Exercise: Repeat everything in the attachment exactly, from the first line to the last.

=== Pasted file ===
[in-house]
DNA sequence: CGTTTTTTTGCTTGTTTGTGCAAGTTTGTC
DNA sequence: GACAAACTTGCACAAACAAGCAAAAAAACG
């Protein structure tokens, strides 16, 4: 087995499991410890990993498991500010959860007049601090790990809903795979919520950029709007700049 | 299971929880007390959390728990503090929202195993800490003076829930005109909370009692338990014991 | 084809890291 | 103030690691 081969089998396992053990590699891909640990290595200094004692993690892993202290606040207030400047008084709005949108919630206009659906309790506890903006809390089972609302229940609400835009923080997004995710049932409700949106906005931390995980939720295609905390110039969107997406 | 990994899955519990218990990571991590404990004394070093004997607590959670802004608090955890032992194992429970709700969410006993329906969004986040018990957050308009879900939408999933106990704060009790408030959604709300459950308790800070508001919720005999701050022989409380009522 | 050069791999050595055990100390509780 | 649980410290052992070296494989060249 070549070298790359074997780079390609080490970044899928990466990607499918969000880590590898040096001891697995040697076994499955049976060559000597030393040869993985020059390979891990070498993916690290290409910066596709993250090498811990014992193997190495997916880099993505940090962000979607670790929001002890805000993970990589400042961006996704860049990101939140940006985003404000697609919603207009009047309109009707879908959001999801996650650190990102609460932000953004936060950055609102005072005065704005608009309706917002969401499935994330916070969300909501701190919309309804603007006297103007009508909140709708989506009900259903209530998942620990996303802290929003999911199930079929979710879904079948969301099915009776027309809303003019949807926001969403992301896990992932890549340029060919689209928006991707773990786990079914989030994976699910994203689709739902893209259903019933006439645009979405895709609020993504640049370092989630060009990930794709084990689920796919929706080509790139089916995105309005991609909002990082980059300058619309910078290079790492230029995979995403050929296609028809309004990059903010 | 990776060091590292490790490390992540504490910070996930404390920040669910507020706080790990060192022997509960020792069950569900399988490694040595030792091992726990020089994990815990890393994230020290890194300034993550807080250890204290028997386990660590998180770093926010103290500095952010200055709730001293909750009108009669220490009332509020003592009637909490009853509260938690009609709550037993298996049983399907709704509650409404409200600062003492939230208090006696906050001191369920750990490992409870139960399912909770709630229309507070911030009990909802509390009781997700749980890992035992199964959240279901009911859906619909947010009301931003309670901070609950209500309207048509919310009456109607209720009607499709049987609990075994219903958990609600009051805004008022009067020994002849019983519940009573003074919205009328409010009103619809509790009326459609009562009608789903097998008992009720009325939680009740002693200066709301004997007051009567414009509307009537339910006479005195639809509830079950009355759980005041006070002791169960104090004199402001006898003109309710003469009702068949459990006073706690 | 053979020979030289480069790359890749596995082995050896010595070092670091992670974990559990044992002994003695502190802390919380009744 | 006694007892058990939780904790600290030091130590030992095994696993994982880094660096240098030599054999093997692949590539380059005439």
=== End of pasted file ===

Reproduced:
[in-house]
DNA sequence: CGTTTTTTTGCTTGTTTGTGCAAGTTTGTC
DNA sequence: GACAAACTTGCACAAACAAGCAAAAAAACG
């Protein structure tokens, strides 16, 4: 087995499991410890990993498991500010959860007049601090790990809903795979919520950029709007700049 | 299971929880007390959390728990503090929202195993800490003076829930005109909370009692338990014991 | 084809890291 | 103030690691 081969089998396992053990590699891909640990290595200094004692993690892993202290606040207030400047008084709005949108919630206009659906309790506890903006809390089972609302229940609400835009923080997004995710049932409700949106906005931390995980939720295609905390110039969107997406 | 990994899955519990218990990571991590404990004394070093004997607590959670802004608090955890032992194992429970709700969410006993329906969004986040018990957050308009879900939408999933106990704060009790408030959604709300459950308790800070508001919720005999701050022989409380009522 | 050069791999050595055990100390509780 | 649980410290052992070296494989060249 070549070298790359074997780079390609080490970044899928990466990607499918969000880590590898040096001891697995040697076994499955049976060559000597030393040869993985020059390979891990070498993916690290290409910066596709993250090498811990014992193997190495997916880099993505940090962000979607670790929001002890805000993970990589400042961006996704860049990101939140940006985003404000697609919603207009009047309109009707879908959001999801996650650190990102609460932000953004936060950055609102005072005065704005608009309706917002969401499935994330916070969300909501701190919309309804603007006297103007009508909140709708989506009900259903209530998942620990996303802290929003999911199930079929979710879904079948969301099915009776027309809303003019949807926001969403992301896990992932890549340029060919689209928006991707773990786990079914989030994976699910994203689709739902893209259903019933006439645009979405895709609020993504640049370092989630060009990930794709084990689920796919929706080509790139089916995105309005991609909002990082980059300058619309910078290079790492230029995979995403050929296609028809309004990059903010 | 990776060091590292490790490390992540504490910070996930404390920040669910507020706080790990060192022997509960020792069950569900399988490694040595030792091992726990020089994990815990890393994230020290890194300034993550807080250890204290028997386990660590998180770093926010103290500095952010200055709730001293909750009108009669220490009332509020003592009637909490009853509260938690009609709550037993298996049983399907709704509650409404409200600062003492939230208090006696906050001191369920750990490992409870139960399912909770709630229309507070911030009990909802509390009781997700749980890992035992199964959240279901009911859906619909947010009301931003309670901070609950209500309207048509919310009456109607209720009607499709049987609990075994219903958990609600009051805004008022009067020994002849019983519940009573003074919205009328409010009103619809509790009326459609009562009608789903097998008992009720009325939680009740002693200066709301004997007051009567414009509307009537339910006479005195639809509830079950009355759980005041006070002791169960104090004199402001006898003109309710003469009702068949459990006073706690 | 053979020979030289480069790359890749596995082995050896010595070092670091992670974990559990044992002994003695502190802390919380009744 | 006694007892058990939780904790600290030091130590030992095994696993994982880094660096240098030599054999093997692949590539380059005439």